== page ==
Premier League clubs were due to hold talks on Friday on how to finish the season as Manchester City striker Sergio Aguero admitted players were scared about being rushed back into action.
The English top-flight is facing an eye-watering estimated loss of around £1 billion ($1.25 billion) if no more football is played due to the coronavirus pandemic.
Playing the 92 remaining games behind closed doors would mitigate that loss, avoiding the need to repay hundreds of millions to broadcasters.
Jurgen Klopp’s Liverpool are on the brink of their first league title for 30 years and there are many other issues to resolve, including Champions League qualification and relegation.
But the English top-flight faces huge logistical difficulties in its attempts to return to action, with Britain one of the countries worst-hit by COVID-19.
“Obviously, the majority of players are scared but above all because they have children, babies and family, they might live with their parents,” Aguero told Spanish show El Chiringuito TV.
“If we return I am sure everyone will be tense because the minute one person starts to feel ill, it will be ‘what’s going on there?’.”
Players would potentially face weeks away from their families, quarantined in hotels.
“I am hoping that it doesn’t come that scenario,” said Brighton striker Glenn Murray. “That is far-fetched, to spend eight weeks away from your family is quite a big ask.”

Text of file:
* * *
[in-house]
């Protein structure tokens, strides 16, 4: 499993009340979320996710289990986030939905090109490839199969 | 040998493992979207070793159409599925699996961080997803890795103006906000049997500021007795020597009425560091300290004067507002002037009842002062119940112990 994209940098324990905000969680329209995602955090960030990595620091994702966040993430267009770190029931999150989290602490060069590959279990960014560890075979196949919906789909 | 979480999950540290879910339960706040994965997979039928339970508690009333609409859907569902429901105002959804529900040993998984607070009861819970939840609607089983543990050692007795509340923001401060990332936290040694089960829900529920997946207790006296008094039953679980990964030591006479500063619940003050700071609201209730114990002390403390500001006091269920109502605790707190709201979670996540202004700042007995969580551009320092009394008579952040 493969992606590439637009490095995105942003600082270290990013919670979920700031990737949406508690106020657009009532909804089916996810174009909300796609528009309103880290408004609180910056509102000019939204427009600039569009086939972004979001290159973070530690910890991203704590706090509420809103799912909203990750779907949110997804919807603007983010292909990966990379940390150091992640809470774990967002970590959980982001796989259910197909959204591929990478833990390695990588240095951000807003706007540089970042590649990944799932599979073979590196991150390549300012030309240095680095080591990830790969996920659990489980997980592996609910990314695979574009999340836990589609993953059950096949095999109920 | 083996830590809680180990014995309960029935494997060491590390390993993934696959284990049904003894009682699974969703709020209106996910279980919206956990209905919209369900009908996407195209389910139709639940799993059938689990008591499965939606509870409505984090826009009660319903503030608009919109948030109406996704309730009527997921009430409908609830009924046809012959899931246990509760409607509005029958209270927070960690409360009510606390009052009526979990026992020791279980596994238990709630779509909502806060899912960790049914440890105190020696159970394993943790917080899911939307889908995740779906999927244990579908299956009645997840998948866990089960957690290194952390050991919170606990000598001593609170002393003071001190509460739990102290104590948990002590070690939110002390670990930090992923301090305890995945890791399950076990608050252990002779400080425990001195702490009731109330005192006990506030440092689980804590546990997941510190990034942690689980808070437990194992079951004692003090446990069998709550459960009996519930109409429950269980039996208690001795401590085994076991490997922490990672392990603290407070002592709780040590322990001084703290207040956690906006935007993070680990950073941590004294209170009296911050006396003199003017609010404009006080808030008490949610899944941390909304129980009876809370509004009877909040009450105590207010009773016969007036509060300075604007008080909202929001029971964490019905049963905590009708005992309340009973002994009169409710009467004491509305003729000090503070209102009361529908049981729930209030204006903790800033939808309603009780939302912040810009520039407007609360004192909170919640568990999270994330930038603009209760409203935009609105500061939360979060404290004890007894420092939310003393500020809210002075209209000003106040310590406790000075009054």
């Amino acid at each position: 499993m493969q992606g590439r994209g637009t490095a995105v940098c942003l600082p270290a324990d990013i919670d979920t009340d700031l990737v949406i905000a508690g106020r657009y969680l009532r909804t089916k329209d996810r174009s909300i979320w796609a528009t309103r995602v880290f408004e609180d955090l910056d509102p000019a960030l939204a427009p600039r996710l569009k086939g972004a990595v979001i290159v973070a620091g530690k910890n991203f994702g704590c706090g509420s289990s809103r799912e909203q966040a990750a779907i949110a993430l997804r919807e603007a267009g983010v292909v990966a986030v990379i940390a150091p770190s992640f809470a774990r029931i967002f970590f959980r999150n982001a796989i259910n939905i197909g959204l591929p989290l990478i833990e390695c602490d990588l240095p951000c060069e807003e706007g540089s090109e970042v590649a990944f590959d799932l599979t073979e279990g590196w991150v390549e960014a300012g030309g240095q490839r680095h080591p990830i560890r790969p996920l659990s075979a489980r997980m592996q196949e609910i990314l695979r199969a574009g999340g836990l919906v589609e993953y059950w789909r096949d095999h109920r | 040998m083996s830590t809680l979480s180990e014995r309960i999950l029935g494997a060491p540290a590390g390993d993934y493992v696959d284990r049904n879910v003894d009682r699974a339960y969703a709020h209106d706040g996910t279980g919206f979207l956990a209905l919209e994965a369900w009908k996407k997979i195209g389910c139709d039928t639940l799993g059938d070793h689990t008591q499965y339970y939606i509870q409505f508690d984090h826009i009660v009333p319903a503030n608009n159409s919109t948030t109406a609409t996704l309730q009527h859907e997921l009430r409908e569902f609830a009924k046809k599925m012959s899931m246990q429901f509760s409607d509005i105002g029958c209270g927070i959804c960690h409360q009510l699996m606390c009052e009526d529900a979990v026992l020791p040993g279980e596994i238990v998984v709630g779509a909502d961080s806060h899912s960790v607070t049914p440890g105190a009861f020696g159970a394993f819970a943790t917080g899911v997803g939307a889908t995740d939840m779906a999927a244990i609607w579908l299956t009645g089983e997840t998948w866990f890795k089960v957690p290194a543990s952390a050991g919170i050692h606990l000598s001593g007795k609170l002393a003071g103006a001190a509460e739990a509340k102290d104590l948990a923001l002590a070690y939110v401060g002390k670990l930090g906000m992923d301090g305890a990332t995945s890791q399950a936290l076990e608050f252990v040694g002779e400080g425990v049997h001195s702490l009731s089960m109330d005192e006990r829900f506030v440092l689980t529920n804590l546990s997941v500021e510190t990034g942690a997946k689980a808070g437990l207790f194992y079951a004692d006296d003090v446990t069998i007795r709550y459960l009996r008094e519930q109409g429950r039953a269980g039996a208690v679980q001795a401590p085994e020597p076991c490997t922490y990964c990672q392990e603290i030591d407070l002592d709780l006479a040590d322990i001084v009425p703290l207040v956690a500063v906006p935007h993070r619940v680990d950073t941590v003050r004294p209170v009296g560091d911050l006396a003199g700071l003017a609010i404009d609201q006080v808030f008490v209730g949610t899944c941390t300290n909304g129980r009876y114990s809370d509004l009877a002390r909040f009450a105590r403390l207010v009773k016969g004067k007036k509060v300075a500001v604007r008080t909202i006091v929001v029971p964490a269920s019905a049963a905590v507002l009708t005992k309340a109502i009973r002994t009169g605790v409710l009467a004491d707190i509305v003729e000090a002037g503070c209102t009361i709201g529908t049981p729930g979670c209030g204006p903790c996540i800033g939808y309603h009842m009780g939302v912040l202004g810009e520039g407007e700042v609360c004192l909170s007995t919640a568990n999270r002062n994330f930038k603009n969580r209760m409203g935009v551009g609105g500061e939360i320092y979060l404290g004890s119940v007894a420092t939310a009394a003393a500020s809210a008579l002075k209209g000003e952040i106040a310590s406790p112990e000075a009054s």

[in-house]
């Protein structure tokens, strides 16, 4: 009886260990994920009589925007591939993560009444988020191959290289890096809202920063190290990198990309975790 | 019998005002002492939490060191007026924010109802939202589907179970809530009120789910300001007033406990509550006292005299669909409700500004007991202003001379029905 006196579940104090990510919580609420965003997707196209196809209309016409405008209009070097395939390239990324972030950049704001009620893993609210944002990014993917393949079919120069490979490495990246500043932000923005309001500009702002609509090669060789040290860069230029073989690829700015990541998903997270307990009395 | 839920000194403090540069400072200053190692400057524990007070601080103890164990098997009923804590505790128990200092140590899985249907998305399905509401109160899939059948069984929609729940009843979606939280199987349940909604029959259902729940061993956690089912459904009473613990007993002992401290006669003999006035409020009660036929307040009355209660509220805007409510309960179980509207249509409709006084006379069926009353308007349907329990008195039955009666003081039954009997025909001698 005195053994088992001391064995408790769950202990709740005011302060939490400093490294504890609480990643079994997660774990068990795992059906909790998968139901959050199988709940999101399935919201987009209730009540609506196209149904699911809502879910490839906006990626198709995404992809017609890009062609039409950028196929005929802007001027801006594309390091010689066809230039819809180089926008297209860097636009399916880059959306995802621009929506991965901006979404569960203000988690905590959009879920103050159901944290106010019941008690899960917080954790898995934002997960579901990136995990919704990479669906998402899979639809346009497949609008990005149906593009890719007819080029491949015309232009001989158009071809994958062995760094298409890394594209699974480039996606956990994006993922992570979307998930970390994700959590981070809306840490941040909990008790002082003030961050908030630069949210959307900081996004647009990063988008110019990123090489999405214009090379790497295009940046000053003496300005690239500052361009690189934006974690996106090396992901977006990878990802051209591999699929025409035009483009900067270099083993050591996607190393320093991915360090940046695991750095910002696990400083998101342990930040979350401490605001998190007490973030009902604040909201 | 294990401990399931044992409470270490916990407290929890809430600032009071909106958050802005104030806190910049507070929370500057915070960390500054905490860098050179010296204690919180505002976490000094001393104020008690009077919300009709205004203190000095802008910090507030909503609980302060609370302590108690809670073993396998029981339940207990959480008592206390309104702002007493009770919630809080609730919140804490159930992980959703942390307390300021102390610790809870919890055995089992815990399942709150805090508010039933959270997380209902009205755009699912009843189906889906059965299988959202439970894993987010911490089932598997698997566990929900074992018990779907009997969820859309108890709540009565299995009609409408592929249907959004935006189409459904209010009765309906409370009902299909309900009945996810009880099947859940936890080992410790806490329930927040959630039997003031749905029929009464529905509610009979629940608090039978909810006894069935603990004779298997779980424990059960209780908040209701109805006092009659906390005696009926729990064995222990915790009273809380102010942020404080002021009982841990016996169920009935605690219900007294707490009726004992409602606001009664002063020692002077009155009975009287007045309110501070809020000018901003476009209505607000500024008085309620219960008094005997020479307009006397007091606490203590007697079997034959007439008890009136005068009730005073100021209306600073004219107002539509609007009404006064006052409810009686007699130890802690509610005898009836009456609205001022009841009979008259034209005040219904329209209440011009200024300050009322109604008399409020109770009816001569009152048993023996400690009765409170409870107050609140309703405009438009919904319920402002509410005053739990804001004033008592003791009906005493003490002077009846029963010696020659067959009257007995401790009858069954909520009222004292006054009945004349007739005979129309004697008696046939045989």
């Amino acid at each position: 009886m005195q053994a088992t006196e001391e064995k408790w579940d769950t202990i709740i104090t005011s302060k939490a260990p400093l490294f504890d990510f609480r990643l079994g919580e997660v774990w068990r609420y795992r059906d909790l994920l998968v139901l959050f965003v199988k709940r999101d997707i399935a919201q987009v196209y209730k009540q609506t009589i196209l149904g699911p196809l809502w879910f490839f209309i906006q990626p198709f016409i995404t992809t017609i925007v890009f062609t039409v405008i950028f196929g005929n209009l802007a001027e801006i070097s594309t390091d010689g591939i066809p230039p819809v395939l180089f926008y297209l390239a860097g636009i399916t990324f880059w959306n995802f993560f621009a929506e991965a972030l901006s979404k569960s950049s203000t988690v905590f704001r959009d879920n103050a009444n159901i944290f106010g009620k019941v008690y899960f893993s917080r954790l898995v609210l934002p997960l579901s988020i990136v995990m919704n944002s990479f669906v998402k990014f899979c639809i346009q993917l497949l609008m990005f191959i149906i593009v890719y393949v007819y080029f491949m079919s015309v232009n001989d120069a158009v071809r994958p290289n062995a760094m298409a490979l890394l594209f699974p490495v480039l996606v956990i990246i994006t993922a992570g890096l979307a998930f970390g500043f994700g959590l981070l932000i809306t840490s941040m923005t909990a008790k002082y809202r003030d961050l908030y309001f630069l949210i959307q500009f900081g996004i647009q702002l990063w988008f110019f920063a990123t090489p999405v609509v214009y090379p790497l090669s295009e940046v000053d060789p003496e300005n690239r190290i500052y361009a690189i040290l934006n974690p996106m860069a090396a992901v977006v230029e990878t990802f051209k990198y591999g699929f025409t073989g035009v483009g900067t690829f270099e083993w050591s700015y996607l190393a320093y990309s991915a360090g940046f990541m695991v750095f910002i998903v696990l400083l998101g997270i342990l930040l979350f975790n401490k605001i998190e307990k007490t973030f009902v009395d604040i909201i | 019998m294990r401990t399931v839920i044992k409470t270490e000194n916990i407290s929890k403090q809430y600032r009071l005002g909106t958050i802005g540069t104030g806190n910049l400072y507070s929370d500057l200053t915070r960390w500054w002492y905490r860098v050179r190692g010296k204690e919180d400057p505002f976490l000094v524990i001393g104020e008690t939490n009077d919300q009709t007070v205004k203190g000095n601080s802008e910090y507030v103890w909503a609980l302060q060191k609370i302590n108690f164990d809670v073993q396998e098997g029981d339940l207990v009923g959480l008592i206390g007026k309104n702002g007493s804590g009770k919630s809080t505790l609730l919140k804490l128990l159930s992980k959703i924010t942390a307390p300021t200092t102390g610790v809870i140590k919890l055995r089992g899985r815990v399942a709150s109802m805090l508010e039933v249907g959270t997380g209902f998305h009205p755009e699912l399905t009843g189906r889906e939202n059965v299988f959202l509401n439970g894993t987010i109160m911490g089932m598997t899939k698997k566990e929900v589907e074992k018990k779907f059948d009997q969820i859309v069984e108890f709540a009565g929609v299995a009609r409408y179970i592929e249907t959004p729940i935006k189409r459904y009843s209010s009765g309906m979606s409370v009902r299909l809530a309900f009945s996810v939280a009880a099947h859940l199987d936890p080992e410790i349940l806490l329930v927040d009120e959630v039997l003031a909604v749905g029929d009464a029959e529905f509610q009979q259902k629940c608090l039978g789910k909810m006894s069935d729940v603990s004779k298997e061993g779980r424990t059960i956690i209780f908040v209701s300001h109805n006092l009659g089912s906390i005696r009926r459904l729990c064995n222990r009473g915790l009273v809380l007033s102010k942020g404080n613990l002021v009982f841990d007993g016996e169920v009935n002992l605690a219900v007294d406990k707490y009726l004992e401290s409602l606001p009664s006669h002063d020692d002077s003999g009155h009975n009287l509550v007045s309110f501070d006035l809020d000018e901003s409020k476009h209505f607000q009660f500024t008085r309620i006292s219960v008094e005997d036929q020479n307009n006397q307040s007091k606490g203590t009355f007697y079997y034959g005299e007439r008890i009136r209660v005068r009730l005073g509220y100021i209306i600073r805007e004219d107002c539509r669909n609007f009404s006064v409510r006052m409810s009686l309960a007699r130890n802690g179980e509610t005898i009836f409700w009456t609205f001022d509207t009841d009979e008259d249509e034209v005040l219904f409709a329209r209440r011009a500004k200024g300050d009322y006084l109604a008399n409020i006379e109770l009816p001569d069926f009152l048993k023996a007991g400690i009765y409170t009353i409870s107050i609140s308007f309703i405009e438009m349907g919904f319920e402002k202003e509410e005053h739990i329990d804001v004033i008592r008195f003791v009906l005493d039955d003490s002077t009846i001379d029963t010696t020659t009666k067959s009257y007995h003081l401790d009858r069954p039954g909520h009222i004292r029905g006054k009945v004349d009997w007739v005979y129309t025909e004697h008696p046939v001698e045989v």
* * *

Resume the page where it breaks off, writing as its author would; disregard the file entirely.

Murray also labelled the idea that players could be asked to wear face masks during training sessions as “farcical”.
– ‘It only takes one case’ –
Former Manchester United captain Gary Neville, who owns a stake in League Two side Salford City, is one of many who believes that economic factors are overriding safety considerations.
“How many people have to die playing football in the Premier League before it becomes unpalatable?” Neville told Sky Sports.
“If it was a non-economic decision there would be no football for months.”
Just providing the tests necessary to get the ball rolling is a political headache.
According to reports, players, coaches and backroom staff would need to be tested two to three times a week.
“If football was to resume then testing will be key and an extra layer of training will be required,” former Chelsea doctor Eva Carneiro told the BBC.
“It only takes one case for all of this to blow up.”
Although those tests would be privately sourced and paid for, there is still unease at the prospect of young, healthy footballers being regularly tested when other members of society are not.
The Premier League can ill afford another PR disaster after several stumbles so far.
Liverpool, Tottenham and Bournemouth have backtracked on their plans to use government money to prop up the wages of non-playing staff due to public pressure.
There are also fears that football’s return might provoke supporters to ignore social-distancing guidelines, even if games take place behind closed doors.
Liverpool mayor Joe Anderson believes “thousands of people” would turn up outside Anfield on the day the Reds end their 30-year wait to win the Premier League.
With so much at stake, the Premier League will do everything in its power not to have to follow the examples of leagues in France and the Netherlands in abandoning their seasons.
However, even the world’s most powerful league may find the difficulties too great and have to brace itself for a devastating financial hit.